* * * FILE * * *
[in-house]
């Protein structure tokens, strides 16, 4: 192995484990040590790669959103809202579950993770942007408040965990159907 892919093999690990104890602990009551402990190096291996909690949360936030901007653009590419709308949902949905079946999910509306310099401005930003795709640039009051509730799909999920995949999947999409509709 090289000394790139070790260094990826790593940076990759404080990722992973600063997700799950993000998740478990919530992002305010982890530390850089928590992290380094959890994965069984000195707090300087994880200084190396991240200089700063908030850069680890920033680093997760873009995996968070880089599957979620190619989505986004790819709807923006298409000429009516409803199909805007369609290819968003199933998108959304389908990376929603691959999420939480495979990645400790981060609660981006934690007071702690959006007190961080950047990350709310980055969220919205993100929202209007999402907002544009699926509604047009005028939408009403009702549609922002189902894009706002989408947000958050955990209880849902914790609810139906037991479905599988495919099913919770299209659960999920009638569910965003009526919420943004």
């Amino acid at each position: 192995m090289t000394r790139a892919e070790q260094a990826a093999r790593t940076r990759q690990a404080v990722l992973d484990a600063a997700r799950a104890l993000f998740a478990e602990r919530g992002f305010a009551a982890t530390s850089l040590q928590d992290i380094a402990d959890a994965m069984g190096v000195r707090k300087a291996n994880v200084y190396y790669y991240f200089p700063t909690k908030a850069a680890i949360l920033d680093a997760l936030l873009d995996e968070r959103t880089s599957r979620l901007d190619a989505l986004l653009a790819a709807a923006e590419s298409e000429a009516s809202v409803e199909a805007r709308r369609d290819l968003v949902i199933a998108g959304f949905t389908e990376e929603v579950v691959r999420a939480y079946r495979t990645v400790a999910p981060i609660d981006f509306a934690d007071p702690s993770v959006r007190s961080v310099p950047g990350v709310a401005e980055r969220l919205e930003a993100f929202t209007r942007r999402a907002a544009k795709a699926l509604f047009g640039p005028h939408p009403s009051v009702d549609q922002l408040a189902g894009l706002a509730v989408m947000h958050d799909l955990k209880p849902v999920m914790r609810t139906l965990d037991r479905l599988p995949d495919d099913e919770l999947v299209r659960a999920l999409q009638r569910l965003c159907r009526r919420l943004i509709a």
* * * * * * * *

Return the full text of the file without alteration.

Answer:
[in-house]
């Protein structure tokens, strides 16, 4: 192995484990040590790669959103809202579950993770942007408040965990159907 892919093999690990104890602990009551402990190096291996909690949360936030901007653009590419709308949902949905079946999910509306310099401005930003795709640039009051509730799909999920995949999947999409509709 090289000394790139070790260094990826790593940076990759404080990722992973600063997700799950993000998740478990919530992002305010982890530390850089928590992290380094959890994965069984000195707090300087994880200084190396991240200089700063908030850069680890920033680093997760873009995996968070880089599957979620190619989505986004790819709807923006298409000429009516409803199909805007369609290819968003199933998108959304389908990376929603691959999420939480495979990645400790981060609660981006934690007071702690959006007190961080950047990350709310980055969220919205993100929202209007999402907002544009699926509604047009005028939408009403009702549609922002189902894009706002989408947000958050955990209880849902914790609810139906037991479905599988495919099913919770299209659960999920009638569910965003009526919420943004």
């Amino acid at each position: 192995m090289t000394r790139a892919e070790q260094a990826a093999r790593t940076r990759q690990a404080v990722l992973d484990a600063a997700r799950a104890l993000f998740a478990e602990r919530g992002f305010a009551a982890t530390s850089l040590q928590d992290i380094a402990d959890a994965m069984g190096v000195r707090k300087a291996n994880v200084y190396y790669y991240f200089p700063t909690k908030a850069a680890i949360l920033d680093a997760l936030l873009d995996e968070r959103t880089s599957r979620l901007d190619a989505l986004l653009a790819a709807a923006e590419s298409e000429a009516s809202v409803e199909a805007r709308r369609d290819l968003v949902i199933a998108g959304f949905t389908e990376e929603v579950v691959r999420a939480y079946r495979t990645v400790a999910p981060i609660d981006f509306a934690d007071p702690s993770v959006r007190s961080v310099p950047g990350v709310a401005e980055r969220l919205e930003a993100f929202t209007r942007r999402a907002a544009k795709a699926l509604f047009g640039p005028h939408p009403s009051v009702d549609q922002l408040a189902g894009l706002a509730v989408m947000h958050d799909l955990k209880p849902v999920m914790r609810t139906l965990d037991r479905l599988p995949d495919d099913e919770l999947v299209r659960a999920l999409q009638r569910l965003c159907r009526r919420l943004i509709a």